SECTION 194 INQUIRY
‘No case’ – Mkhwebane denied direct access to Constitutional Court
Suspended Public Protector Busisiwe Mkhwebane’s bid for access to limitless state-funded legal costs for her impeachment inquiry has hit an iceberg.
On Wednesday, Deputy Chief Justice Mandisa Maya ruled that no case had been made for exclusive jurisdiction and direct access to the Constitutional Court.
Mkhwebane had sought various urgent outcomes, including a review of committee chair Qubidile Dyantyi’s decision to continue her impeachment enquiry beyond 31 March, as well as a reversal of her suspension by President Cyril Ramaphosa.
She also sought to confirm that a previous court order, which confirmed that the State had a legal obligation to provide Mkhwebane with legal representation, was a bottomless pot.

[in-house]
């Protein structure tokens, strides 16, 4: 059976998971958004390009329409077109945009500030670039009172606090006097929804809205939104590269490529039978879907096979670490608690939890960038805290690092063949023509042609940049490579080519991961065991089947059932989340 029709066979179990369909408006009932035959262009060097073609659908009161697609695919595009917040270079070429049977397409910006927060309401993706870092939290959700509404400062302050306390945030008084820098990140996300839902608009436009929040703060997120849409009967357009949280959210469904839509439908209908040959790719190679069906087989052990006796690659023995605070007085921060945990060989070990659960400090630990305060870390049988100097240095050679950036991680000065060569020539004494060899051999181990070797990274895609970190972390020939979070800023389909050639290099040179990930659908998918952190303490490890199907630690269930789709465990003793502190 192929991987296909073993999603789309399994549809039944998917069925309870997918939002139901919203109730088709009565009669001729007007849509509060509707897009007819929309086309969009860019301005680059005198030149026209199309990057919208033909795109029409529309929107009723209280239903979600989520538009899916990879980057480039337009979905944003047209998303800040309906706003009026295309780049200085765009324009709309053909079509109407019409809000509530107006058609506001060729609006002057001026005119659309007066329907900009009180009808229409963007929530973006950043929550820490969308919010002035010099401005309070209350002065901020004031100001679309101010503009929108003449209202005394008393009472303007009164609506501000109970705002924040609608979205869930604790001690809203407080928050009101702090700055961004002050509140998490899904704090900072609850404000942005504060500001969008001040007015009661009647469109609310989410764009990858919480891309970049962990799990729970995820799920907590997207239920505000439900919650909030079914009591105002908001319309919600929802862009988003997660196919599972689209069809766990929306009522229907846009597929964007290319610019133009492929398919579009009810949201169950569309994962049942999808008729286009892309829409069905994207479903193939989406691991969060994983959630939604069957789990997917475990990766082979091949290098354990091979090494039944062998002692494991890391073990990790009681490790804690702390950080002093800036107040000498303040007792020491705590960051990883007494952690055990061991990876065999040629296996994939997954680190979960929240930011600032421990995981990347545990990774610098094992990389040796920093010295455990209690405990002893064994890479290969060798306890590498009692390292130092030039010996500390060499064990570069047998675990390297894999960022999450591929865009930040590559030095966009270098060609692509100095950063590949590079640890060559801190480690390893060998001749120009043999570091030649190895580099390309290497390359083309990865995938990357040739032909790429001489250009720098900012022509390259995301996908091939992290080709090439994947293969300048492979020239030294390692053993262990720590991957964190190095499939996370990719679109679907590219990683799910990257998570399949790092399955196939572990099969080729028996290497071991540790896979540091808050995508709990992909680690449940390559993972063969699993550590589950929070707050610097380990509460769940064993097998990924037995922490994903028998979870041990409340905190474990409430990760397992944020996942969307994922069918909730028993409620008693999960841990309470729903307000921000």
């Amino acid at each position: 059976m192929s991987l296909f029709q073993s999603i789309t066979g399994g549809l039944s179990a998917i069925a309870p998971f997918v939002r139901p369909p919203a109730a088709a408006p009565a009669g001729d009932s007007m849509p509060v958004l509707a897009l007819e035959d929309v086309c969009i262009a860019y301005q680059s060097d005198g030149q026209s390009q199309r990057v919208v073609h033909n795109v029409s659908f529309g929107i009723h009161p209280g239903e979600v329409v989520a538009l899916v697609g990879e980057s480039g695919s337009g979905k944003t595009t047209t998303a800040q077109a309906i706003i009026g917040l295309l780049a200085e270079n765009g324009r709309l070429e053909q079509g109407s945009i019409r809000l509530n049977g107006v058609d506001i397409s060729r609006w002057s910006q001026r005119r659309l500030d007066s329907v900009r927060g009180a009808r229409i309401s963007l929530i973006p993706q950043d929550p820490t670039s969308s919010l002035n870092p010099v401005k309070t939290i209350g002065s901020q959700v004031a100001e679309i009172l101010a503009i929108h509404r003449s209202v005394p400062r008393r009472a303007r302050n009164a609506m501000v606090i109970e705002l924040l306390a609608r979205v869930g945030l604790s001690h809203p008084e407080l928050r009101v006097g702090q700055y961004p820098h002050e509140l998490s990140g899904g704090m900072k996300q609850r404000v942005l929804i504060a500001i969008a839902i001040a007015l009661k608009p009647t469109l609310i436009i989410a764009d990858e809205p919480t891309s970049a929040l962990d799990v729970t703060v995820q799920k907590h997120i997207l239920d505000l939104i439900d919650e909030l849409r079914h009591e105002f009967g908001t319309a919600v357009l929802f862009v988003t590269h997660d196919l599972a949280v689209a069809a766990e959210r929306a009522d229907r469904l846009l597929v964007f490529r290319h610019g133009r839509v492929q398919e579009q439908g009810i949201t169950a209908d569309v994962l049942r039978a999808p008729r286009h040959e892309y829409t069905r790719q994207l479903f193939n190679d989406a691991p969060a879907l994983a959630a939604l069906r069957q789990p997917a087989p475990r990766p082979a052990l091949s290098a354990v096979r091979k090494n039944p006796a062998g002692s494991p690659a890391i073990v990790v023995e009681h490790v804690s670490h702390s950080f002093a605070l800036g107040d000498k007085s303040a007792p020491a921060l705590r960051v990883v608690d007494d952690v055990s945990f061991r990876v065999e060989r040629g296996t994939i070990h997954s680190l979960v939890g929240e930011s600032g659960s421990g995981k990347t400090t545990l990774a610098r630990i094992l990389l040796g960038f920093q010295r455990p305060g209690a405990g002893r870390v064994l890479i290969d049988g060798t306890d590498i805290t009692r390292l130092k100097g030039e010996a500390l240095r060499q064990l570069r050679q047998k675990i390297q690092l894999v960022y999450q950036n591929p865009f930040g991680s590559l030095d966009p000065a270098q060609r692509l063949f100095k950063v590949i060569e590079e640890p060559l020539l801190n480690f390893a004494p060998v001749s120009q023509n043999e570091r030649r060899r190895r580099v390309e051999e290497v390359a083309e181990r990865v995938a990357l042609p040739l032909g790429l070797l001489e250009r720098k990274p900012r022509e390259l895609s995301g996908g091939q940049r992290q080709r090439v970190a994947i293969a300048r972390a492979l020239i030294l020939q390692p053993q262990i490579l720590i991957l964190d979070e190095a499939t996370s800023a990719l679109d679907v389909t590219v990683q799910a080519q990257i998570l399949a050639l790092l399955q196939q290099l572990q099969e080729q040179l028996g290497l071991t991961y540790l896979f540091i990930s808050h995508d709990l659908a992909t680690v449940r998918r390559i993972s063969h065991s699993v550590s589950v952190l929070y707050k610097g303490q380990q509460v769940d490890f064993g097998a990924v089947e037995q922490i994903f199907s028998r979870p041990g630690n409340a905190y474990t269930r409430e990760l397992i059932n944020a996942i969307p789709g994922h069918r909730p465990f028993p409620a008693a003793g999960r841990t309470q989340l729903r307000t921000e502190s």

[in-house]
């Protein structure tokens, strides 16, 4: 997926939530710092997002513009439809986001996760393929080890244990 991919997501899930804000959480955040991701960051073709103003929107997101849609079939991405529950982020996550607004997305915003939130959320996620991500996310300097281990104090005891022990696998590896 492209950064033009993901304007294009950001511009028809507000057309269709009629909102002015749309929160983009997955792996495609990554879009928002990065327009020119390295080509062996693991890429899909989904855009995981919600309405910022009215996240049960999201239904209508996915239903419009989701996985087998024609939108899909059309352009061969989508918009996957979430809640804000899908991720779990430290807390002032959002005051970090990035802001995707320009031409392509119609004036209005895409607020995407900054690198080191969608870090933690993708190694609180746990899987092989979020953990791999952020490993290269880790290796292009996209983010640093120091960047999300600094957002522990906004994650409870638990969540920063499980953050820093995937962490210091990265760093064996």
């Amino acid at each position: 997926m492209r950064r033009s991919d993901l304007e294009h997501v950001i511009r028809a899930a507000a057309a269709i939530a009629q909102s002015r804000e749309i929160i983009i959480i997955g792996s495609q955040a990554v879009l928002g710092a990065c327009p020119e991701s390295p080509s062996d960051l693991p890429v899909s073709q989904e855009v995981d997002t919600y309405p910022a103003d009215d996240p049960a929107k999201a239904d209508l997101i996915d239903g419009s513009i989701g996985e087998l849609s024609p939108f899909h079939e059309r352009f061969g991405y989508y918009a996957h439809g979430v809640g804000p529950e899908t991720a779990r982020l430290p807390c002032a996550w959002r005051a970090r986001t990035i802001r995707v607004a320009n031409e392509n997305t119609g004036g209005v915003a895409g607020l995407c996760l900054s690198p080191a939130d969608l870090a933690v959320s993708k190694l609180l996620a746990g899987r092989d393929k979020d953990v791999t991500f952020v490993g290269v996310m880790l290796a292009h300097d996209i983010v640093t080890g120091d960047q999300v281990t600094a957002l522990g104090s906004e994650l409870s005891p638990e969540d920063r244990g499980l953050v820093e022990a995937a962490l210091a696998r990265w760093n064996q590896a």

Parliament’s spokesperson, Moloto Mothapo, said the NA had noted the ruling. Mkhwebane will now have the option of approaching the high court to consider her funding woes.
Read more in Daily Maverick: Mkhwebane reaches end of the road, refuses State Attorney’s offer and is poised to reveal alleged bribery files
On Tuesday, Mkhwebane, defying a request for her not to go public with alleged WhatsApps and surreptitious recordings of the late ANC MP Tina Joemat-Pettersson, did so nevertheless.
At a hostile media conference in a Sandton hotel, Mkhwebane blamed the NA, President Cyril Ramaphosa, the DA and the ANC for hastening Joemat-Pettersson’s death.
The suspended protector and her husband, David Skosana, allege that the senior ANC MP had approached him to solicit a bribe for herself, Dyantyi and ANC chief whip Pemmy Majodina to make the impeachment process “go away”.
When the plan appeared to derail, Skosana informed Joemat-Pettersson that he was going public and would be exposing them all.
Joemat-Pettersson died suddenly at her home in Pinelands on 5 July. Her cause of death remains speculation at this stage. DM